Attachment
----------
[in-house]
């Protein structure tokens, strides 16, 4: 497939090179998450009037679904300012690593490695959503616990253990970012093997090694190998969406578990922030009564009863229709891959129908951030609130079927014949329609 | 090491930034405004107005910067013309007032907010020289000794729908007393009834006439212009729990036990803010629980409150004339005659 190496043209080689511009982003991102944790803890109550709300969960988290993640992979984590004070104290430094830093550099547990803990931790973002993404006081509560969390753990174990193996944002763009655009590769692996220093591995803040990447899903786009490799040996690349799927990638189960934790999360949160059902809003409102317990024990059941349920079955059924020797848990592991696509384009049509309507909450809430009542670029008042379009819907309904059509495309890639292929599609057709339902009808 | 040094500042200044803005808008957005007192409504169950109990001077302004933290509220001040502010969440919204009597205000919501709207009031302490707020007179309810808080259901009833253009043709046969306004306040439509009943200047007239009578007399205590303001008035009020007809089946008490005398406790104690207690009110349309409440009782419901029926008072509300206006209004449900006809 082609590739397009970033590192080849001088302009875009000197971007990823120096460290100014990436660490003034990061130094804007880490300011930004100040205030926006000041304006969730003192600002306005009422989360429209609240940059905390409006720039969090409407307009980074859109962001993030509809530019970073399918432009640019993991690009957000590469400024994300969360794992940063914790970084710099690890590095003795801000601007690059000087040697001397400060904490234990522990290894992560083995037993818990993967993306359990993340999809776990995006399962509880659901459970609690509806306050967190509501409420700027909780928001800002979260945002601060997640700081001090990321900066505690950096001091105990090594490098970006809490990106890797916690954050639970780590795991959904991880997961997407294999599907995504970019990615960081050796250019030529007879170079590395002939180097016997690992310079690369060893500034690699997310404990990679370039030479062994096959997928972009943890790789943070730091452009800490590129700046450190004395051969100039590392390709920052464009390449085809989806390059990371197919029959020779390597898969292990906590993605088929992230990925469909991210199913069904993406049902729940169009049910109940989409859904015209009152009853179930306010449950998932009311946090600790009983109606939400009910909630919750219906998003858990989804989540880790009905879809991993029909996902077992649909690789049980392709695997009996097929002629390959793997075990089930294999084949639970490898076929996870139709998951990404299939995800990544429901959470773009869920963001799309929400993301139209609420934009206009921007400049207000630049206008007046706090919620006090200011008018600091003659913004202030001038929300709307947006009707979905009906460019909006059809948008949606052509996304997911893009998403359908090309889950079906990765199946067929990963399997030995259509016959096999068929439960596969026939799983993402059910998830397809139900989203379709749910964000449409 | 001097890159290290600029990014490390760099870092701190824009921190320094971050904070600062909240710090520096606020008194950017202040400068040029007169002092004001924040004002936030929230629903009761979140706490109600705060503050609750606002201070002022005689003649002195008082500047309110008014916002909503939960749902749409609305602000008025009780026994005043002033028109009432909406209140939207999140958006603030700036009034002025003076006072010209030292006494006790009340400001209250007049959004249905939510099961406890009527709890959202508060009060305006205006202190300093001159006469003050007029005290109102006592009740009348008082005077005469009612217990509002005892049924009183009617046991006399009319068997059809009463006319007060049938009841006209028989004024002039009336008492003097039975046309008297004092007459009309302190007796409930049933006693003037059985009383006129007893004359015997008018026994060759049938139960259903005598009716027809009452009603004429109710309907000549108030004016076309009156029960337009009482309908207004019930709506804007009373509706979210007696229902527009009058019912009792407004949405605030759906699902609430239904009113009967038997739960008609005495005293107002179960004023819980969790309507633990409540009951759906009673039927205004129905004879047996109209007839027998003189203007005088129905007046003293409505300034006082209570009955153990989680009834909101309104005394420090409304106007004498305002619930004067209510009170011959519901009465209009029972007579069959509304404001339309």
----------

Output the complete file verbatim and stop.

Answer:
[in-house]
């Protein structure tokens, strides 16, 4: 497939090179998450009037679904300012690593490695959503616990253990970012093997090694190998969406578990922030009564009863229709891959129908951030609130079927014949329609 | 090491930034405004107005910067013309007032907010020289000794729908007393009834006439212009729990036990803010629980409150004339005659 190496043209080689511009982003991102944790803890109550709300969960988290993640992979984590004070104290430094830093550099547990803990931790973002993404006081509560969390753990174990193996944002763009655009590769692996220093591995803040990447899903786009490799040996690349799927990638189960934790999360949160059902809003409102317990024990059941349920079955059924020797848990592991696509384009049509309507909450809430009542670029008042379009819907309904059509495309890639292929599609057709339902009808 | 040094500042200044803005808008957005007192409504169950109990001077302004933290509220001040502010969440919204009597205000919501709207009031302490707020007179309810808080259901009833253009043709046969306004306040439509009943200047007239009578007399205590303001008035009020007809089946008490005398406790104690207690009110349309409440009782419901029926008072509300206006209004449900006809 082609590739397009970033590192080849001088302009875009000197971007990823120096460290100014990436660490003034990061130094804007880490300011930004100040205030926006000041304006969730003192600002306005009422989360429209609240940059905390409006720039969090409407307009980074859109962001993030509809530019970073399918432009640019993991690009957000590469400024994300969360794992940063914790970084710099690890590095003795801000601007690059000087040697001397400060904490234990522990290894992560083995037993818990993967993306359990993340999809776990995006399962509880659901459970609690509806306050967190509501409420700027909780928001800002979260945002601060997640700081001090990321900066505690950096001091105990090594490098970006809490990106890797916690954050639970780590795991959904991880997961997407294999599907995504970019990615960081050796250019030529007879170079590395002939180097016997690992310079690369060893500034690699997310404990990679370039030479062994096959997928972009943890790789943070730091452009800490590129700046450190004395051969100039590392390709920052464009390449085809989806390059990371197919029959020779390597898969292990906590993605088929992230990925469909991210199913069904993406049902729940169009049910109940989409859904015209009152009853179930306010449950998932009311946090600790009983109606939400009910909630919750219906998003858990989804989540880790009905879809991993029909996902077992649909690789049980392709695997009996097929002629390959793997075990089930294999084949639970490898076929996870139709998951990404299939995800990544429901959470773009869920963001799309929400993301139209609420934009206009921007400049207000630049206008007046706090919620006090200011008018600091003659913004202030001038929300709307947006009707979905009906460019909006059809948008949606052509996304997911893009998403359908090309889950079906990765199946067929990963399997030995259509016959096999068929439960596969026939799983993402059910998830397809139900989203379709749910964000449409 | 001097890159290290600029990014490390760099870092701190824009921190320094971050904070600062909240710090520096606020008194950017202040400068040029007169002092004001924040004002936030929230629903009761979140706490109600705060503050609750606002201070002022005689003649002195008082500047309110008014916002909503939960749902749409609305602000008025009780026994005043002033028109009432909406209140939207999140958006603030700036009034002025003076006072010209030292006494006790009340400001209250007049959004249905939510099961406890009527709890959202508060009060305006205006202190300093001159006469003050007029005290109102006592009740009348008082005077005469009612217990509002005892049924009183009617046991006399009319068997059809009463006319007060049938009841006209028989004024002039009336008492003097039975046309008297004092007459009309302190007796409930049933006693003037059985009383006129007893004359015997008018026994060759049938139960259903005598009716027809009452009603004429109710309907000549108030004016076309009156029960337009009482309908207004019930709506804007009373509706979210007696229902527009009058019912009792407004949405605030759906699902609430239904009113009967038997739960008609005495005293107002179960004023819980969790309507633990409540009951759906009673039927205004129905004879047996109209007839027998003189203007005088129905007046003293409505300034006082209570009955153990989680009834909101309104005394420090409304106007004498305002619930004067209510009170011959519901009465209009029972007579069959509304404001339309």